Category Archives: Vietnam

Veterans’ Treatment Court allows career Army sergeant to include yoga in five-year plan

“PROSE”: “the ordinary language people use in speaking or writing.”  – Merriam Webster

Following is excerpted from Connected Warriors website: https://connectedwarriors.org/warrior-testimonials/

Nikki Prodromos

SERGEANT FIRST CLASS

“My name is Nikki Prodromos and I found Connected Warriors Yoga because drinking to cope with my three combat tours landed me in Veterans’ Treatment Court after having a few too many and getting behind the wheel. I have 21 enlisted years in the Army, serving active duty from ’95-’99 and joining the Reserves after September 11th. After each combat tour, I came home a little more anxious, a little more depressed, and a lot more withdrawn. At my lowest point, I couldn’t leave my apartment to check my mail and would ‘rally’ two days a month to attend battle assemblies and honor my reserve commitment but, I would pick up a 12 pack on the way home.

“Veterans’ Treatment Court required me to write a five-year plan in which I included attending yoga, for several reasons. First, the plan required a physical exercise element and as a 70% disabled veteran, this was one of my few viable options. Second, I tried yoga a few years ago and loved how I felt after my practice. Third, my Veterans’ Treatment Court mentor handed me a CW yoga flier and I found out it was free…which was about all my budget could afford last year. Finally, I’m two semesters shy of my master’s degree in Performance/Sport Psychology and know that the healing power of yoga has been proven time and time again. Boy, did I need some healing!”

Following description of a yoga class at Ft. Campbell is excerpted from Connected Warriors website: https://connectedwarriors.org/warrior-testimonials/

Michael, MSG – U.S. ARMY VETERAN WITH 17 YEARS IN SERVICE

“Three years ago a retired Army Command Sergeant Major invited me to a Connected Warriors yoga class at Fort Campbell. Needless to say, I was apprehensive about going to an unfamiliar activity that I perceived as new age stretching for women. Walking in the room, I was surprised to find such an eclectic group of participants from all different age groups, genders, body types, and fitness levels. Many had some type of knee, shoulder, or back injury – battle wounds from a dedicated life of service. Much to my surprise, the class was an intense workout that challenged my strength, balance, and flexibility. I found myself returning each week to learn new postures and for the challenge of pushing myself to the edge. During that year, I noticed physical changes such as my knee no longer swelling after long runs and ruck marches, increased inner core strength, and an overall improvement in my level of fitness.”

Per Connected Warriors:

“The Connected Warriors mission is to empower Servicemembers, Veterans and their Families worldwide through Trauma-Conscious Yoga.”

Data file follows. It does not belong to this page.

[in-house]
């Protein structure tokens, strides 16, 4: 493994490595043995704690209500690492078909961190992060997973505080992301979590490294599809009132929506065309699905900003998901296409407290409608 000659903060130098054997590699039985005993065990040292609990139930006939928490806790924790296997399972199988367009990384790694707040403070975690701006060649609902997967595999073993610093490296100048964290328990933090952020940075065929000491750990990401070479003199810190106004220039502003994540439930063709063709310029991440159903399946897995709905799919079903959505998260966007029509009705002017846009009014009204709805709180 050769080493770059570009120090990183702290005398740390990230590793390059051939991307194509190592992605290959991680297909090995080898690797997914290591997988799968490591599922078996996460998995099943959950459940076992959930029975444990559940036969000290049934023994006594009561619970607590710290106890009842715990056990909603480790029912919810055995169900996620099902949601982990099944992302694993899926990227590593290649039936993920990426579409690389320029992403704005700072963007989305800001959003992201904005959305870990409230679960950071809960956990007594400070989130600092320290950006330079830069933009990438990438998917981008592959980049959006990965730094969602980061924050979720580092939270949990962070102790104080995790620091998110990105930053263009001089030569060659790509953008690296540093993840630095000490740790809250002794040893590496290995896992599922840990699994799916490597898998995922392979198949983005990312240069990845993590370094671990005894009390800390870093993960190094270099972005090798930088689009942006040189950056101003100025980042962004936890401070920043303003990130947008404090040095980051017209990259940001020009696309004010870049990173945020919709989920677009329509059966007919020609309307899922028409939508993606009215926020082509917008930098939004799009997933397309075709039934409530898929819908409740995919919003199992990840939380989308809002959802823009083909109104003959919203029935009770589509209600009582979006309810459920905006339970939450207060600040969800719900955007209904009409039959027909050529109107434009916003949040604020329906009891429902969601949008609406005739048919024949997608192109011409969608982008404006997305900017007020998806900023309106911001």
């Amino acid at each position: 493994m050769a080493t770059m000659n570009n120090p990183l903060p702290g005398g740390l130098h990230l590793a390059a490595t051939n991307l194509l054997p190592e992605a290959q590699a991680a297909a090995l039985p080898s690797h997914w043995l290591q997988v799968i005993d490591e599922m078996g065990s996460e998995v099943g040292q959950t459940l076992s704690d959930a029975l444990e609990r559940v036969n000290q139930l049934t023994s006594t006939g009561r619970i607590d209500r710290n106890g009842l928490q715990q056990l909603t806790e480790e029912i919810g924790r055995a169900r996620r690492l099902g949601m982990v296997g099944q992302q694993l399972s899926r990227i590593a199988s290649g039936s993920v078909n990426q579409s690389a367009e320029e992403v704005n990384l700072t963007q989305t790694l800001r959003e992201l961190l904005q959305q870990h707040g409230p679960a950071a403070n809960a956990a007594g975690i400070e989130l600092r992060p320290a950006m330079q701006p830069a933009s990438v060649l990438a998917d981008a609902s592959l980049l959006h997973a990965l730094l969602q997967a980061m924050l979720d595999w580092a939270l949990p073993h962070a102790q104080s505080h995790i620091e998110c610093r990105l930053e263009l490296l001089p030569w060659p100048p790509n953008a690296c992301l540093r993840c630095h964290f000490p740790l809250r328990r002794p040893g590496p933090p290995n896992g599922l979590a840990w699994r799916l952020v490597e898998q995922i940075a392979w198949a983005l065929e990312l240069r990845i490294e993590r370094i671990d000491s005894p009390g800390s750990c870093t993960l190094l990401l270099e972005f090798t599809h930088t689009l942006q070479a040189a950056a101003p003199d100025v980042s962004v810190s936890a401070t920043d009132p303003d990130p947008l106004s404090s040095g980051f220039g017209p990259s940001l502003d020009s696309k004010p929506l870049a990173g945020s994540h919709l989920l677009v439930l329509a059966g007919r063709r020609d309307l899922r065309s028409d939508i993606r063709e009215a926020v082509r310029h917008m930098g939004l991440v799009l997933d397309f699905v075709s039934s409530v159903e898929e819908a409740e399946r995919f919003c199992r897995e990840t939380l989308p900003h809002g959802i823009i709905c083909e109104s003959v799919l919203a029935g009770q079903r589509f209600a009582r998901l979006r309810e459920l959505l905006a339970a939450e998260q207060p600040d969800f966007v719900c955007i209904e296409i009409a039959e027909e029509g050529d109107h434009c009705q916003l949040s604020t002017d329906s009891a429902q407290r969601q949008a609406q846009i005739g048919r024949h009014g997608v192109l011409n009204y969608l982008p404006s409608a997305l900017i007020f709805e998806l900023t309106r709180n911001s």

“Thanks to our synergistic partnership with the U.S. Department of Veterans Affairs (VA), Connected Warriors is at the forefront of clinical studies on yoga’s positive effects. Out of every dollar we raise, 92¢ cents goes into our programs in 9 countries worldwide, 24 states, and Washington D.C.”

 

Two Vietnam veterans talk about the Connected Warriors program in 2011 South Florida article re former sex crimes and homicide prosecutor who left to teach yoga full time:

“I always thought that yoga had something to do with meditation, but I didn’t know it was so strenuous,” said Vietnam veteran Curtis Hodge Jr., 66, a Lauderhill retiree. He said a weekly class with Frankel has helped him sleep through the night for the first time in 40 years.

“This is not a sissy thing, you know,” Hodge said.

Fellow Vietnam veteran Tom Turnberger, 63, a former Marine, praised Frankel’s non-critical manner. “He goes out of his way to make everyone feel welcome,” said Turnberger, of Plantation. “He said he appreciates what we’ve done as veterans, and that is not something those of us who served in Vietnam heard a lot.

“I don’t know how this works, but it gives me a sense of calm,” he added. “I’ve been searching for this.”

https://www.sun-sentinel.com/health/fl-xpm-2011-08-03-fl-yoga-for-vets-20110730-story.html

 

Feature image accessed 4 December 2018 at https://connectedwarriors.org/warrior-testimonials/

 

Charles.photo.lawlibrary. 150 x 200

Charles Bloeser is a lawyer and the researcher behind the creation of combatresearchandprose.com, a new open-source applied research initiative examining combat and those marked by it. His most recent publication, in August 2018, reports how a cancer-stricken, combat-haunted Vietnam veteran fell between the cracks in a modern jail. It’s an account that, from that warrior’s deathbed, he asked author to share with those best able to keep the same thing from happening to others. STRIFE, at the Department of War Studies, Kings College London, gave him a way to do that.  

http://www.strifeblog.org/2018/08/02/henry-a-wounded-soldier-forgotten-by-all-in-an-american-jail-by-all-except-his-brothers-who-fell-beside-him-in-vietnam

NEW FROM STRIFE BLOG and this author: Part II of Henry: a wounded soldier forgotten by all in an American jail – by all except his brothers who fell beside him in Vietnam